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Lawyers in Complex Cases – Learning Advisors

Dan Millman Sept. 5, 2015

When handling complex cases, lawyers must serve a dual function – advisor and pupil. Yes . . . you heard that right – pupil. Let me explain.

A lawyer’s function in any case – whether simple or complex – is to represent the client and protect that client’s interests to the full extent possible within the bounds of the law. In doing so, the lawyer must review the case, evaluate the goals and concerns of the client, determine the options available to the client and advise the client accordingly.  In advising the client, the lawyer must help the client understand the options as well as the benefits and risks of each of those options. In this regard, the lawyer is an advisor.  This is what most think of when asked about the role of a lawyer.

Another aspect of being a lawyer that may not be obvious to some concerns the lawyer’s role as a pupil – one who must learn about aspects of another field or profession. This role is more common in complex cases and is often not necessary in simple cases. Of course, in any case, the lawyer must “learn” facts and information from the client in terms of what the client is looking for, what happened to bring the client to pursue and/or defend legal proceedings and what the client’s concerns are. The learning aspect that I am referring to is more directed to learning about a field or discipline outside of the law. The type of field or discipline will, of course, depend upon the facts of the case itself and often involve the client’s business and/or the nature of a business transaction that is at the heart of the dispute.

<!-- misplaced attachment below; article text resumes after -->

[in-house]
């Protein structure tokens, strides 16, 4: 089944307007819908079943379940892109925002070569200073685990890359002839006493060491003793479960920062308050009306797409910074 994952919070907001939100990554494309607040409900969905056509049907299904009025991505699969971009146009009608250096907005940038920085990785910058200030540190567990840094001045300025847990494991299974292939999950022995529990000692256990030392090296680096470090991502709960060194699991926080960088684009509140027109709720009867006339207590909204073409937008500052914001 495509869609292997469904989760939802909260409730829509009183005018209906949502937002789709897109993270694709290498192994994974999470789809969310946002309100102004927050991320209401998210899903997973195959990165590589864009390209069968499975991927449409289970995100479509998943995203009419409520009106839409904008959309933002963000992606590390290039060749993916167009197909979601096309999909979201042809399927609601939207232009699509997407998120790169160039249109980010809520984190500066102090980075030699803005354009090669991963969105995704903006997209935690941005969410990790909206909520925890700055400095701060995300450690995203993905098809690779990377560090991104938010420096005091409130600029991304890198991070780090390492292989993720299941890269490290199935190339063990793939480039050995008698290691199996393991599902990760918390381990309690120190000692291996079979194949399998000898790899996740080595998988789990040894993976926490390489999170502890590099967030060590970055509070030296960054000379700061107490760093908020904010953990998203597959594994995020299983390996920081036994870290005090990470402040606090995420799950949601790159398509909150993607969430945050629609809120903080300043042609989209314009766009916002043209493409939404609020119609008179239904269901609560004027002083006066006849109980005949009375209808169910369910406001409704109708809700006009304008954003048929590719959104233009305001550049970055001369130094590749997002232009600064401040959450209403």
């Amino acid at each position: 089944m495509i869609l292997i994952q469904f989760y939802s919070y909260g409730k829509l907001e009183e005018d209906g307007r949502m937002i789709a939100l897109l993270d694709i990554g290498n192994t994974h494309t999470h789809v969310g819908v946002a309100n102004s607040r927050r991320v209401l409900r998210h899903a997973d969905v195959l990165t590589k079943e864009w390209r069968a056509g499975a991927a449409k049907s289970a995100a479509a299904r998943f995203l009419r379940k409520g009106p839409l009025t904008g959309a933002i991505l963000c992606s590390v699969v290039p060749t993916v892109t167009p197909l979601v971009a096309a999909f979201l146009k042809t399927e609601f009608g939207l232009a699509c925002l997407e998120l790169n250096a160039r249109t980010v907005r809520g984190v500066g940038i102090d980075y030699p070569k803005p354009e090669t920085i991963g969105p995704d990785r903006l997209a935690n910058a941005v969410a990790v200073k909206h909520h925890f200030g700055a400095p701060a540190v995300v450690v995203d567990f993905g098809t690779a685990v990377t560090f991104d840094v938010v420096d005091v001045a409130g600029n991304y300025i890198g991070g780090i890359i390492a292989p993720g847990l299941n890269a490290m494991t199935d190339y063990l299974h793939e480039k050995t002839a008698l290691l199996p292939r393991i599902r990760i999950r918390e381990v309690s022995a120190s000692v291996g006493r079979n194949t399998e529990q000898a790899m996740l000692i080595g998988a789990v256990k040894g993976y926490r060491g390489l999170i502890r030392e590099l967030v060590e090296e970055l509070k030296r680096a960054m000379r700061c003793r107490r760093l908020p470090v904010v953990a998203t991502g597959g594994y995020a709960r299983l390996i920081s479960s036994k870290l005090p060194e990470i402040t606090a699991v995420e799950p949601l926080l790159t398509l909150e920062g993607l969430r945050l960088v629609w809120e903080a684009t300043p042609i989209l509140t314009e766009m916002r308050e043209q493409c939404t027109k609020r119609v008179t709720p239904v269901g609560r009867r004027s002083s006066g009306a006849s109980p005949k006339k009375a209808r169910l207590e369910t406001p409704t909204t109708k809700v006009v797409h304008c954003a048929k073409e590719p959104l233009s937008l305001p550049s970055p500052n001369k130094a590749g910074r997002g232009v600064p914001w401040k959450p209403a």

For example, when defending a lawsuit alleging breach of contract for the sale of goods, the lawyer will need to know more than just legal principles to properly address it. The parties’ dispute may center on whether a particular product was delivered in conformance with industry standards, which would require some knowledge as to what those industry standards are. The dispute may command an inquiry into the reasonable expectation of the parties, which in turn could depend upon having an understanding as to what the common course of dealing is in the industry between similarly situated individuals.  The case may also involve a determination of whether certain damages were caused by the breach, which would likewise require some understanding of the process undertaken in the industry.